A Spot of Bother: Dealing With Acne as a Teenager
Updated: Mar 19, 2022
Spots, zits, pimples… whatever you decide to call them, for some people, they can be easy to ignore and manage. For me, however, they’re my absolute worst nightmare. Having dealt with problematic skin for as long as I can remember due to raging teenage hormones and genetics, acne didn’t just leave me with stubborn imperfections on my cheeks and forehead, but they sunk deeper and had a much nastier effect on my mental wellbeing. Whilst navigating through my already emotional adolescence, this acne agony made me feel gross and ugly.
Acne is a common experience we all go through at some point during puberty because of the increase in the hormone testosterone. The oil glands in our skin grow bigger, releasing sebum, an oily substance that blocks the pores, causing spots due to trapped bacteria. However, acne can appear because of other reasons such as stress, taking certain kinds of medication, cosmetics, or friction on the skin. For me though, when acne first started appearing on my skin around the age of 13, I didn’t really understand how to control it and thought that maybe I was just not taking care of my skin properly.
I began an excessive skincare regime in the hope that it would solve the problem, but as soon as I thought my acne had cleared up, it flared up again with a vengeance. Picking and prodding at my skin didn’t help either, and I was left with hyperpigmentation and dark spots as a cruel memory of what used to be there. I tried literally everything, every home-remedy you could think of, such as honey and turmeric which made a sticky mess and stained my skin yellow, problematic and gimmicky Asian skin lightening creams from the Cash & Carry and every Neutrogena toner or Clean & Clear face wash I could get my hands on, yet nothing worked. It was something I just had to deal with, alongside the taunting from boys in my class. There were times when I felt so frustrated, that I wished one day I could just peel my skin off to reveal clear and fresh skin underneath.
My makeup journey began around the same time in an effort to feel better about my appearance, hide the scarring and raise my self-esteem. This seemed to work for a time untilmy mother decided to start countless arguments with me because she thought that I was tooyoung to be wearing makeup. Not to channel my inner teen angst, but she just didn’t seem tounderstand the emotional impact and depression I was experiencing because I was so fixated with my appearance, and she just thought I wanted to act ‘grown up’. Finally, as I entered my twenties, my problematic skin began to calm down. Not only was I earning money, so I could buy my own skincare and create a routine, but I was able to get clued up on what was good for my skin and what wasn’t because of the numerous forums I had joined and the articles I had read over the years. These days, I’m considering the deeper and more emotional scars that the acne left behind, which took much longer to heal.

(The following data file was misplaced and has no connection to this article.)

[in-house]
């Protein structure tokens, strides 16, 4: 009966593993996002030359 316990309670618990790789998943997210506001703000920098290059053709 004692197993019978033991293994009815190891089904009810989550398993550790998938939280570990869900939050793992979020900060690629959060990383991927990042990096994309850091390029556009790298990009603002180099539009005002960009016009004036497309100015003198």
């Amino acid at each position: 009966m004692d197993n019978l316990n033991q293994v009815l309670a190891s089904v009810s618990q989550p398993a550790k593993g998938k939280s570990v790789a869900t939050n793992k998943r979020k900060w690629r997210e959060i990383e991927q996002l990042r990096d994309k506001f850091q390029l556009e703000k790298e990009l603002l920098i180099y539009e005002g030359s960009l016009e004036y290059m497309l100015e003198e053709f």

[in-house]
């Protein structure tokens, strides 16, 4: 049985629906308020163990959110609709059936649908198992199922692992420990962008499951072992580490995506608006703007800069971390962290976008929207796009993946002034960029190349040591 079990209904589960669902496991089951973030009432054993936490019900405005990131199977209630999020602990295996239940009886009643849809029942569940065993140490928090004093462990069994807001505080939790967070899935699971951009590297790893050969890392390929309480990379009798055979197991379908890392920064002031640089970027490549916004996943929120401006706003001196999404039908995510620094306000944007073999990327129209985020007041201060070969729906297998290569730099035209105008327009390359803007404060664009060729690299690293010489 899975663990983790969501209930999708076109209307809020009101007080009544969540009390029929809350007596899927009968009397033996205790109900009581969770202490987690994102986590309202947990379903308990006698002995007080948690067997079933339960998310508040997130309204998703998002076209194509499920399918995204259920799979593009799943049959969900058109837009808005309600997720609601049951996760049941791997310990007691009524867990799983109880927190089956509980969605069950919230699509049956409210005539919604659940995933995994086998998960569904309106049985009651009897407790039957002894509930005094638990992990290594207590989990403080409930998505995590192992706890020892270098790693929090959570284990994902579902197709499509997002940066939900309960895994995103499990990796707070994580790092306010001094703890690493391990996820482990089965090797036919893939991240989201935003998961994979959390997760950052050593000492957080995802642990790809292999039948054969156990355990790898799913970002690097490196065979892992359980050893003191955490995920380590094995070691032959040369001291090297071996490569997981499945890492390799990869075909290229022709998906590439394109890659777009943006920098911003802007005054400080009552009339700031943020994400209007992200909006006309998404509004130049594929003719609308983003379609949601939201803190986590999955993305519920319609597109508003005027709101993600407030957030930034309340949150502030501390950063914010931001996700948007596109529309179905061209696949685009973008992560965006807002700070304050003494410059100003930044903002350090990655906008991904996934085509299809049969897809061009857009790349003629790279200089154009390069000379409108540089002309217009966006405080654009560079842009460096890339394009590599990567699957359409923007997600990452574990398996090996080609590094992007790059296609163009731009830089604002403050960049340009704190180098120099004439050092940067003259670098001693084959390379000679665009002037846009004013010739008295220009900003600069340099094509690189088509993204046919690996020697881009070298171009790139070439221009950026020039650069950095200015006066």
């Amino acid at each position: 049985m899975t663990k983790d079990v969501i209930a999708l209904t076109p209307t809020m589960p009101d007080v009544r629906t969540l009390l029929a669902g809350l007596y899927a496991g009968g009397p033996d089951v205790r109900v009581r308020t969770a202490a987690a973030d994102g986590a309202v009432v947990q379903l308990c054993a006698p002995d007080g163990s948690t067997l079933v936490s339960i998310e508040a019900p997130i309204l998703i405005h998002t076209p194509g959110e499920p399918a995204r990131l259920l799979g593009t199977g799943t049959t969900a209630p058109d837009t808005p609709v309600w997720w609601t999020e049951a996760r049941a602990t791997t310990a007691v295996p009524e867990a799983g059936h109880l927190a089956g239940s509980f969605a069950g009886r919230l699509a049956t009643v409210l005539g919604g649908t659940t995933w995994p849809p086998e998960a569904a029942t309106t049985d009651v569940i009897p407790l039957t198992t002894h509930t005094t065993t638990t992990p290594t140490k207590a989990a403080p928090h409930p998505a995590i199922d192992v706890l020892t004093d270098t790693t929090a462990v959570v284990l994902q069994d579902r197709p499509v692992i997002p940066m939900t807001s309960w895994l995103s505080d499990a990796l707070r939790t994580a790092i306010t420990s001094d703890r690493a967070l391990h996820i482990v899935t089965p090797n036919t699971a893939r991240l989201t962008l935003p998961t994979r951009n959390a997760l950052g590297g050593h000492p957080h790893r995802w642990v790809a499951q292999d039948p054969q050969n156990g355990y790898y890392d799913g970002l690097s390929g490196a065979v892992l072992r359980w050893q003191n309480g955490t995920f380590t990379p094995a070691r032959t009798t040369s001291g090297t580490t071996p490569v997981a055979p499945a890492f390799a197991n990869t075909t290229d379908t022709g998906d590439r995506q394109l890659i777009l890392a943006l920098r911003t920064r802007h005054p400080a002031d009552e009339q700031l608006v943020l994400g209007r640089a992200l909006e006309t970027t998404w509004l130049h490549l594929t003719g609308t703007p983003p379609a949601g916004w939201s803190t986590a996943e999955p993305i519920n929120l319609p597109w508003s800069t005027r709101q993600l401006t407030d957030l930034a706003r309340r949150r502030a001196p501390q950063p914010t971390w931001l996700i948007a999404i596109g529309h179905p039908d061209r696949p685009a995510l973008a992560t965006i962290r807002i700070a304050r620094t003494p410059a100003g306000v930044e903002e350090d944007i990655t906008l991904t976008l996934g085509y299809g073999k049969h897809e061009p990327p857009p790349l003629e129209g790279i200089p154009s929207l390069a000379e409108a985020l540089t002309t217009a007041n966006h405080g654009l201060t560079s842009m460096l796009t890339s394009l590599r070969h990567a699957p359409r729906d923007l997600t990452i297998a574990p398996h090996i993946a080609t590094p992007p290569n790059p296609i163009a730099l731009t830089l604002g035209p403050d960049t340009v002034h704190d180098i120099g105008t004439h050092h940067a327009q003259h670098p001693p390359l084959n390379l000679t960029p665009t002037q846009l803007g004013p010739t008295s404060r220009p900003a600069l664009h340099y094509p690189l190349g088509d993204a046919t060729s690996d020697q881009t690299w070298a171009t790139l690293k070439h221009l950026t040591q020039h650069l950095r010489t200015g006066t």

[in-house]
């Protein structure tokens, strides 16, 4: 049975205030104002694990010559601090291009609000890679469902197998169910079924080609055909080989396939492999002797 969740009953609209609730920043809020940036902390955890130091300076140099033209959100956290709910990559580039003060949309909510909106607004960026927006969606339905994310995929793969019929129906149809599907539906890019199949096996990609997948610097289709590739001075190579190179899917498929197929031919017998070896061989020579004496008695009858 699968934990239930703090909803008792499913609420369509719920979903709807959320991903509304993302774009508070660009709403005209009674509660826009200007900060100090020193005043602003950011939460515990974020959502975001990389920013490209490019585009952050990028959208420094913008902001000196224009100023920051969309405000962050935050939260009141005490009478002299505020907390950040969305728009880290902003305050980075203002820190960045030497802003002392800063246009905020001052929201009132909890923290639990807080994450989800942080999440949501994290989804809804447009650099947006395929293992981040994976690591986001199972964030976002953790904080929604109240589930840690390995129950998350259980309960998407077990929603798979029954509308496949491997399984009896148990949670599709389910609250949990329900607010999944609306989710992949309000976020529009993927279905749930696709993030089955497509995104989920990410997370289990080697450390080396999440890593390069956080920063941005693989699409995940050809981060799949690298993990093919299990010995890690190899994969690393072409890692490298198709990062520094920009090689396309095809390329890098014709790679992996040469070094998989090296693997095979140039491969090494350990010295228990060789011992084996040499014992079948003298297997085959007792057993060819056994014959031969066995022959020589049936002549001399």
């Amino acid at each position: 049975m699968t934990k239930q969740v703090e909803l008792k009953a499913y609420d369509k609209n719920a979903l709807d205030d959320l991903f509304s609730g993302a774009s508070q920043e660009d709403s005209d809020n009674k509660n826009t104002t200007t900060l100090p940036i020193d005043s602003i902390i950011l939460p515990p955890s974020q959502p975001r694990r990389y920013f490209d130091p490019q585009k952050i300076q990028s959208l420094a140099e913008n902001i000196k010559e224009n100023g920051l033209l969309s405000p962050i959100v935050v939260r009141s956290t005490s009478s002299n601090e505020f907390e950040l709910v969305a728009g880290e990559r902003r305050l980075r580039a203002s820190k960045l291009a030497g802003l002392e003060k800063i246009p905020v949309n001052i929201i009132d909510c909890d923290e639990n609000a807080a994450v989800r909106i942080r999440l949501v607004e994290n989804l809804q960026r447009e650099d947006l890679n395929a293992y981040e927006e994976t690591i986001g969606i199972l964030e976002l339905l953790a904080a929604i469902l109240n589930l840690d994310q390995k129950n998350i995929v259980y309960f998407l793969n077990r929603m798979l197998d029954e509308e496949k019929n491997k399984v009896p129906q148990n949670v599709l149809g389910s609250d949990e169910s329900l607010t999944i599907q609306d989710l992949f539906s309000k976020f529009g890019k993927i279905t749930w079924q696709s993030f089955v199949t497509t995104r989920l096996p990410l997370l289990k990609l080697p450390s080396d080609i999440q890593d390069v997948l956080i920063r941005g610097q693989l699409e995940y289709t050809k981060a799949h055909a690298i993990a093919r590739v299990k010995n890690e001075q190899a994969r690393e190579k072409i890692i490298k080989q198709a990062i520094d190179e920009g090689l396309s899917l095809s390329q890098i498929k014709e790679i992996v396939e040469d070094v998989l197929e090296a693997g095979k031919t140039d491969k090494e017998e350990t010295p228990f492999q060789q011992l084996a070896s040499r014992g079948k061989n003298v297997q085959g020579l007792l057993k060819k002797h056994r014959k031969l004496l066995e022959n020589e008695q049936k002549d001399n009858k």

The lifelong impact of the psychological problems associated with acne is now finally being taken seriously within the medical profession. Mental health support provided by NICE (National Institute for Health and Care Excellence) is for people who have been left psychologically scarred because of their acne, with research linking severe acne to suicidal behaviour, anxiety and depression. With social media playing a big part in how we perceive ourselves and other people, there is an extensive amount of photo editing apps that can disguise unwanted blemishes, which has a detrimental effect on young girls who scroll endlessly through Instagram seeing other girls with airbrushed skin. Within the last couple of years and especially during the recent Covid-19 pandemic, skincaresales have skyrocketed as people discovered Korean skincare, wanting to achieve ‘glass skin’ and sharing their extensive routines. Platforms such as TikTok had dermatologists naming their favourite brands, as well as debunking a lot of products too. What I have noticed though is that we as a community were being more open with how problematic skin can be and instead of hiding it and being ashamed, we are beginning to embrace it. Makeup artists have started removing the beauty filter that TikTok automatically applies on the front-facing camera so that they can show their acne scars, wide pores and fine lines to show theiraudience that no one has ‘perfect’ skin. After years of oppressive aesthetic perfection, people being more skin positive has allowed so many people, including myself, to understand that everyone’s skin is different, whether it’s their texture, uneven skin tones or hyperpigmentation.
Embracing the skin you’re in, whether it be having acne or other skin conditions such as vitiligo, stretch marks or freckles, has now been highlighted in the fashion and beauty world in an effort to normalise the stigma around it. Photographer and Illustrator Peter DeVito created a new photo series last year, photographing people with all types of skin conditions or features that would be deemed “unconventional” by society to show the beauty in every one of us. By displaying untouched, raw, close-up shots of people with acne since 2017, he has helped contribute to the destigmatisation that people have around acne and other skin conditions.
Having these movements being shared allows this community of people to educate and erase ideologies that have been held for so long and create a more understanding and accepting place than it was a couple of years ago. Although I’m so much happier and much more confident in my skin these days, I wish I could tell 13-year-old me to just be a little kinder to myself.